STS-121 1 July 2004 Discovery Assembly mission to the International Space Station to conduct assembly mission ISS-9A.1, delivering the Science Power Platform with four solar arrays to the station, and to have carried out a station crew rotation. No crew had been named at the time of cancellation.[17][35]
STS-122 15 April 2004 Columbia Intended to conduct the fourth Hubble Space Telescope servicing mission, which was ultimately carried out by STS-125 in 2009. No crew had been named at the time of cancellation.[13][36]
STS-123 October 2004 Atlantis Resupply mission ISS-UF4 to the International Space Station. No crew had been named at the time of cancellation.[15][37]
STS-124 December 2004 Endeavour Assembly mission ISS-1J/A to the International Space Station, delivering the Japanese JEM ELM PS module and SPP to the station. No crew had been named at the time of cancellation.[31][38]
STS-125 February 2005 Discovery Assembly mission ISS-1J to the International Space Station, delivering the Japanese Kibo Experiment Module and JEM RMS to the station. No crew had been named at the time of cancellation.[17][39]
STS-126 April 2005 Endeavour Resupply mission ISS-UF3 to the International Space Station. No crew had been named at the time of cancellation.[31][40]
STS-127 June 2005 Discovery Assembly mission ISS-1E to the International Space Station, delivering the European Columbus module. No crew had been named at the time of cancellation.[17][41]
STS-128 August 2005 Columbia Intended to carry out the fifth Hubble Space Telescope servicing mission, which ultimately was not conducted. No crew had been named at the time of cancellation.[13][42]
STS-129 October 2005 Discovery Assembly mission ISS-2J/A to the International Space Station, delivering the Japanese hardware JEM EF and the Cupola. No crew had been named at the time of cancellation.[17][43]
STS-130 February 2006 Endeavour Resupply mission ISS-UF5 to the International Space Station. No crew had been named at the time of cancellation.[31][44]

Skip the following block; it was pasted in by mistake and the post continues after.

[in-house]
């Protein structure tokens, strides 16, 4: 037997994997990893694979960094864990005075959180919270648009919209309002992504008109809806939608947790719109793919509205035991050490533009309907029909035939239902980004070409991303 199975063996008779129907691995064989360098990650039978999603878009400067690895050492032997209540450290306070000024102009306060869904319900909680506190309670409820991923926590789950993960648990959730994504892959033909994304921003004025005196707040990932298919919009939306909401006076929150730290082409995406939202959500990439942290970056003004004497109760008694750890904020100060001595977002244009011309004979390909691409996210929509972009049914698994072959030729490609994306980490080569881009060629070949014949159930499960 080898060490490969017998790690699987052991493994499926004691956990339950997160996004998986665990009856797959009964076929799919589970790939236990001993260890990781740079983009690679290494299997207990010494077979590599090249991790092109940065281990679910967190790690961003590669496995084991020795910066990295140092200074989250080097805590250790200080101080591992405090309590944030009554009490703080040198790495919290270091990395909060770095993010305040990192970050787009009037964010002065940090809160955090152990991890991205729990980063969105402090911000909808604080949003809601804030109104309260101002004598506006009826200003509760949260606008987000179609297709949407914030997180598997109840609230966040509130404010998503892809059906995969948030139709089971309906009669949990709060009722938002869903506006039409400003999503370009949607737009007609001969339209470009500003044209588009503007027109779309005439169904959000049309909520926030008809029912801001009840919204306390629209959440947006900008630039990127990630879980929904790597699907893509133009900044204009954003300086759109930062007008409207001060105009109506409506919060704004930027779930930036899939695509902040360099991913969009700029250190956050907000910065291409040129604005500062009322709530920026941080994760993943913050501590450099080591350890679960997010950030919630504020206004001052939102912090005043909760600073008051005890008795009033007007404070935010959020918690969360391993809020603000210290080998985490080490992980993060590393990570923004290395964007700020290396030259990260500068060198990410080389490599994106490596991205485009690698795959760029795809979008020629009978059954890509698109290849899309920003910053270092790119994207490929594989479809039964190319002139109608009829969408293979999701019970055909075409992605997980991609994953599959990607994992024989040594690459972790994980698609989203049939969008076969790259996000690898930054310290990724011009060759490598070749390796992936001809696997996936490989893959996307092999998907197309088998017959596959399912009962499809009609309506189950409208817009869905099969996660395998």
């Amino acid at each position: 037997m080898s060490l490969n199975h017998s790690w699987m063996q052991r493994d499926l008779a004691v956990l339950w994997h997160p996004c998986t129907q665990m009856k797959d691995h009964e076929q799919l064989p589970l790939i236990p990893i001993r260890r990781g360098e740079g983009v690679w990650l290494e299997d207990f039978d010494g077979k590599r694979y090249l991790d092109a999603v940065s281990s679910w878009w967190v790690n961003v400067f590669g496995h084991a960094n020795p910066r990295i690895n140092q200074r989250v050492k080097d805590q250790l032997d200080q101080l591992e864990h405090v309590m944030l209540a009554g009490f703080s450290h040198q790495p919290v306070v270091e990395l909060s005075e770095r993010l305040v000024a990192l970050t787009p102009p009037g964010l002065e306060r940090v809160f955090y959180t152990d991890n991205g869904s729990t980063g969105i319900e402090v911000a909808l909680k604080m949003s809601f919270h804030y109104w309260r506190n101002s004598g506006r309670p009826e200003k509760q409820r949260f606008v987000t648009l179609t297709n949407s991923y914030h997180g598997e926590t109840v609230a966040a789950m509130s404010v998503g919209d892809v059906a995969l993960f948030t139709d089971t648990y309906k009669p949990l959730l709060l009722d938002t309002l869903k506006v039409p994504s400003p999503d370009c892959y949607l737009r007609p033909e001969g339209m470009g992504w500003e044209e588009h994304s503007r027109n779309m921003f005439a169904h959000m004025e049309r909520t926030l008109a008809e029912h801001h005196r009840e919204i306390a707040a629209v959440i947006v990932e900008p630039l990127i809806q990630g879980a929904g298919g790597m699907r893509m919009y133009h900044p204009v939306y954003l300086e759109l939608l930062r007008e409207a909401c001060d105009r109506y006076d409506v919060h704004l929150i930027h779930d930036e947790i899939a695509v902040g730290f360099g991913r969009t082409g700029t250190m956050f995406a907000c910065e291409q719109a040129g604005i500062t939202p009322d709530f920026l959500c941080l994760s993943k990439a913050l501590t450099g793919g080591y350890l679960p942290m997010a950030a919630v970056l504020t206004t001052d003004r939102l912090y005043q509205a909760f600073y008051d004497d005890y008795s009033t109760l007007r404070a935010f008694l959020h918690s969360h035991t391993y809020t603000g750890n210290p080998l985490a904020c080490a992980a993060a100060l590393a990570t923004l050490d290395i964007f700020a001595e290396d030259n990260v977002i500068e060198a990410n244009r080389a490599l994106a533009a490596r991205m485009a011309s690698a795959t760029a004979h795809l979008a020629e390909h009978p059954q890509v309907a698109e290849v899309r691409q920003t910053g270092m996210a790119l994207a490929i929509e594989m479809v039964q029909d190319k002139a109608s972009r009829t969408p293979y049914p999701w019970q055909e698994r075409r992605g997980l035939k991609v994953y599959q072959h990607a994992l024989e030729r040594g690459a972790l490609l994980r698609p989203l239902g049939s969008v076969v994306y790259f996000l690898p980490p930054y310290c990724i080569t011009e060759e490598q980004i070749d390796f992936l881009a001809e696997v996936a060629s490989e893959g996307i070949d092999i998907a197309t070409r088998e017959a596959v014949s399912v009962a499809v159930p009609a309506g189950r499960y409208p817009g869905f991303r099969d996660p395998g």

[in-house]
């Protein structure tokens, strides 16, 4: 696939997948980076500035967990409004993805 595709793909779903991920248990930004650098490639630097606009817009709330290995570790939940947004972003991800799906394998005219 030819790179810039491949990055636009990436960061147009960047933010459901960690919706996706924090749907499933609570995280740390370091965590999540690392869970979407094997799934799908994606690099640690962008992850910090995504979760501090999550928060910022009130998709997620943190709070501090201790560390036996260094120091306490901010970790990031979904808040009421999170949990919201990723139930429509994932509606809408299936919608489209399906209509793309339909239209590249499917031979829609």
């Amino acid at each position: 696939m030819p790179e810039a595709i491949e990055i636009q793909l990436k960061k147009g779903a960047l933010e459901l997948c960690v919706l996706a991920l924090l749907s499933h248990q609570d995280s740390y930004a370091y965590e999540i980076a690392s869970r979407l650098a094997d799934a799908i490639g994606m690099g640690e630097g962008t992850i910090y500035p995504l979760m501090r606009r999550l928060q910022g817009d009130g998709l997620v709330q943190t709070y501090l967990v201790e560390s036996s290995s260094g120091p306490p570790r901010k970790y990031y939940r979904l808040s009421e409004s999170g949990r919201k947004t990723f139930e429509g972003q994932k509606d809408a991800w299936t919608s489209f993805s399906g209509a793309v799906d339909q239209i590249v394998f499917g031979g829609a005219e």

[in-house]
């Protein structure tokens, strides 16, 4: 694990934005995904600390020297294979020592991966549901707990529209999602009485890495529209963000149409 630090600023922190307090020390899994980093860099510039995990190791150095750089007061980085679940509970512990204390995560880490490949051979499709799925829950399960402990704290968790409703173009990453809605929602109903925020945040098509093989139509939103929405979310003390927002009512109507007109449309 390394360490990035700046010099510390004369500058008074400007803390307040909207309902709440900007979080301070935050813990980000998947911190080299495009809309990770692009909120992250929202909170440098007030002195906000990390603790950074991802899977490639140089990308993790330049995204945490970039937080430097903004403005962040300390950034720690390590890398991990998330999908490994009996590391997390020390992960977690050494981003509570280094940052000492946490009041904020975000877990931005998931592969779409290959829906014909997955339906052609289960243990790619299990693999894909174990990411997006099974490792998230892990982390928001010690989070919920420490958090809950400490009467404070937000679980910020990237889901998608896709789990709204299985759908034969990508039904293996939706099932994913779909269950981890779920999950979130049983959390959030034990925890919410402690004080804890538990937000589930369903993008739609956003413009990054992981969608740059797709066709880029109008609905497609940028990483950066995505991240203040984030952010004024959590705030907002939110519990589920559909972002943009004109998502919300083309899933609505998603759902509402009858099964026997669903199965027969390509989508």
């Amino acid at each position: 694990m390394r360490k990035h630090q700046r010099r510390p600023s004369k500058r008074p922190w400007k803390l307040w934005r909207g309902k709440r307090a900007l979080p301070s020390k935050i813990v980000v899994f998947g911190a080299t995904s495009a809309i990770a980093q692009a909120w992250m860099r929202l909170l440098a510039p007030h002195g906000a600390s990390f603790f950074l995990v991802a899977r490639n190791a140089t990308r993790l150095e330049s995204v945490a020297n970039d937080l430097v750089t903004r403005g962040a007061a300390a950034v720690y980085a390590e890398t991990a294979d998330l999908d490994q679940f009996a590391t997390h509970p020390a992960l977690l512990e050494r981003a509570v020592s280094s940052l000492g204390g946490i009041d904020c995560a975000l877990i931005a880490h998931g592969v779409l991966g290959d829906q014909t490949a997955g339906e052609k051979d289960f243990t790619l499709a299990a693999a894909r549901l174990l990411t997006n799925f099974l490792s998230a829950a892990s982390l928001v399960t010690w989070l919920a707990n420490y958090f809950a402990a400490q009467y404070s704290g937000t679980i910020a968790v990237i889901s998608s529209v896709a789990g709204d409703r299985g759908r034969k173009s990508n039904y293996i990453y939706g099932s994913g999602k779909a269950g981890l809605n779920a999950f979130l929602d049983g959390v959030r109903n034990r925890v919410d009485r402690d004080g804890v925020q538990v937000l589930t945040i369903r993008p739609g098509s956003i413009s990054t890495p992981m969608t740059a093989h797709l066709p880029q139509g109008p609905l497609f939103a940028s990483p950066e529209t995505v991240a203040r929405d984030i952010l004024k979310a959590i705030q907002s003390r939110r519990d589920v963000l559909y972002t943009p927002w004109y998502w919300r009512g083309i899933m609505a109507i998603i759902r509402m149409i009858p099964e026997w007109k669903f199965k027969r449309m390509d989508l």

STS-131 April 2006 Atlantis Assembly mission ISS-14A to the International Space Station, delivering 4 SPP arrays and the MMOD. No crew had been named at the time of cancellation.[15][45]
STS-132 June 2006 Discovery Resupply mission ISS-UF6 to the International Space Station. No crew had been named at the time of cancellation.[17][46]
STS-133 August 2006 Endeavour Assembly mission ISS-20A to the International Space Station, delivering Tranquility. No crew had been named at the time of cancellation.[31][47]
STS-134 October 2006 Atlantis Assembly mission ISS-16A to the International Space Station, delivering the Habitation Module. No crew had been named at the time of cancellation.[15][48]
STS-135 February 2007 Endeavour Assembly mission ISS-17A to the International Space Station, delivering a Multi-Purpose Logistics Module (MPLM)) with Destiny lab racks and a CBA to the station. No crew had been named at the time of cancellation.[31][49]
STS-136 April 2007 Discovery Assembly mission ISS-18A to the International Space Station, delivering the first US Crew Return Vehicle (CRV). No crew had been named at the time of cancellation.[17][50]
STS-137 July 2007 Atlantis Assembly mission ISS-19A to the International Space Station, delivering an MPLM and other station hardware. No crew had been named at the time of cancellation.[15][51]
STS-138 October 2007 Discovery Resupply mission ISS-UF7 to the International Space Station. The Centrifuge Accommodations Module would also have been delivered to the station. No crew had been named at the time of cancellation.[17][52]

References[edit]